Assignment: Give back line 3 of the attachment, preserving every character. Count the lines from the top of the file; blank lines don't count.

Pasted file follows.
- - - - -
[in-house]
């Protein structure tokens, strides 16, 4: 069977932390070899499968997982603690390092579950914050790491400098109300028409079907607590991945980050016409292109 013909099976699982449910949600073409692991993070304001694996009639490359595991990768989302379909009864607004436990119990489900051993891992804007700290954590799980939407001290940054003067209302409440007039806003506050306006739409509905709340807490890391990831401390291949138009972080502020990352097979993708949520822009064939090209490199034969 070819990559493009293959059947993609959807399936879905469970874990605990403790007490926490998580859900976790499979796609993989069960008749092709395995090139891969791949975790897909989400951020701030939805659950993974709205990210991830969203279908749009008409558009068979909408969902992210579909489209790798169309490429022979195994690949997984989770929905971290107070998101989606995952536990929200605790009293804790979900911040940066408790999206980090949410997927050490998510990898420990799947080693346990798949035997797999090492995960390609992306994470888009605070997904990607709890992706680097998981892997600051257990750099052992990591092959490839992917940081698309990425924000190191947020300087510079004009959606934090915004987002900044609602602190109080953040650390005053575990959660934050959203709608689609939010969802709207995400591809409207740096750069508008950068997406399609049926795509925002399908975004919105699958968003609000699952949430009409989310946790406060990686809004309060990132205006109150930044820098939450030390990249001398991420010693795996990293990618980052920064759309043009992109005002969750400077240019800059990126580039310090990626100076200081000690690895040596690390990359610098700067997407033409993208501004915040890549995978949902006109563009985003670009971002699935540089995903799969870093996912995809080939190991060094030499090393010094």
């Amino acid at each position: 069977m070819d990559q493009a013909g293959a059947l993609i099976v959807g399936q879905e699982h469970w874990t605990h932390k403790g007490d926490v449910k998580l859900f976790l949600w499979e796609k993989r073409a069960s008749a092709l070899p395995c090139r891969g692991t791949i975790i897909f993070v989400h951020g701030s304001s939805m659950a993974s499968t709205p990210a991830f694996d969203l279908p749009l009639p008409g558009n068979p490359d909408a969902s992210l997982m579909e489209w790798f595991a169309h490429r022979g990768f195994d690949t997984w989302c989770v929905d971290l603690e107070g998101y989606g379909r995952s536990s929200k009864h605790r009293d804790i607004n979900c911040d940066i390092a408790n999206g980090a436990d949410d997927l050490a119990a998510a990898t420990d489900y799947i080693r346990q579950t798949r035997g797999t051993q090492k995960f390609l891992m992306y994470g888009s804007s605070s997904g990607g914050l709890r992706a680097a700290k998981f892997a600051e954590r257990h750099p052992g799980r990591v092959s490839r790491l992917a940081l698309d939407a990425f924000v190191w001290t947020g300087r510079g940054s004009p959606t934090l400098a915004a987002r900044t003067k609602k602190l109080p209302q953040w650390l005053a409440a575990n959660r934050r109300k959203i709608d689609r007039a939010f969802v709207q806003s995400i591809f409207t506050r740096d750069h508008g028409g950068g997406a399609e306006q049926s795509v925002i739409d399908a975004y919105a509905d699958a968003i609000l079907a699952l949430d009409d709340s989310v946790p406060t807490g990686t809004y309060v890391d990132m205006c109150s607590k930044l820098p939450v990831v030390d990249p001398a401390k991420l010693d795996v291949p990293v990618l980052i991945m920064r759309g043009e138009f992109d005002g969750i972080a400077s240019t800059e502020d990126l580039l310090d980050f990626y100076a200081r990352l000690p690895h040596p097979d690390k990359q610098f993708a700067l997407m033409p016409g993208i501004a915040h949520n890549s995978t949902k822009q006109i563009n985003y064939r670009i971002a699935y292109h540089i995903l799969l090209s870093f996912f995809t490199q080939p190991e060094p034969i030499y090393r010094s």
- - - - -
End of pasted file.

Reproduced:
């Amino acid at each position: 069977m070819d990559q493009a013909g293959a059947l993609i099976v959807g399936q879905e699982h469970w874990t605990h932390k403790g007490d926490v449910k998580l859900f976790l949600w499979e796609k993989r073409a069960s008749a092709l070899p395995c090139r891969g692991t791949i975790i897909f993070v989400h951020g701030s304001s939805m659950a993974s499968t709205p990210a991830f694996d969203l279908p749009l009639p008409g558009n068979p490359d909408a969902s992210l997982m579909e489209w790798f595991a169309h490429r022979g990768f195994d690949t997984w989302c989770v929905d971290l603690e107070g998101y989606g379909r995952s536990s929200k009864h605790r009293d804790i607004n979900c911040d940066i390092a408790n999206g980090a436990d949410d997927l050490a119990a998510a990898t420990d489900y799947i080693r346990q579950t798949r035997g797999t051993q090492k995960f390609l891992m992306y994470g888009s804007s605070s997904g990607g914050l709890r992706a680097a700290k998981f892997a600051e954590r257990h750099p052992g799980r990591v092959s490839r790491l992917a940081l698309d939407a990425f924000v190191w001290t947020g300087r510079g940054s004009p959606t934090l400098a915004a987002r900044t003067k609602k602190l109080p209302q953040w650390l005053a409440a575990n959660r934050r109300k959203i709608d689609r007039a939010f969802v709207q806003s995400i591809f409207t506050r740096d750069h508008g028409g950068g997406a399609e306006q049926s795509v925002i739409d399908a975004y919105a509905d699958a968003i609000l079907a699952l949430d009409d709340s989310v946790p406060t807490g990686t809004y309060v890391d990132m205006c109150s607590k930044l820098p939450v990831v030390d990249p001398a401390k991420l010693d795996v291949p990293v990618l980052i991945m920064r759309g043009e138009f992109d005002g969750i972080a400077s240019t800059e502020d990126l580039l310090d980050f990626y100076a200081r990352l000690p690895h040596p097979d690390k990359q610098f993708a700067l997407m033409p016409g993208i501004a915040h949520n890549s995978t949902k822009q006109i563009n985003y064939r670009i971002a699935y292109h540089i995903l799969l090209s870093f996912f995809t490199q080939p190991e060094p034969i030499y090393r010094s």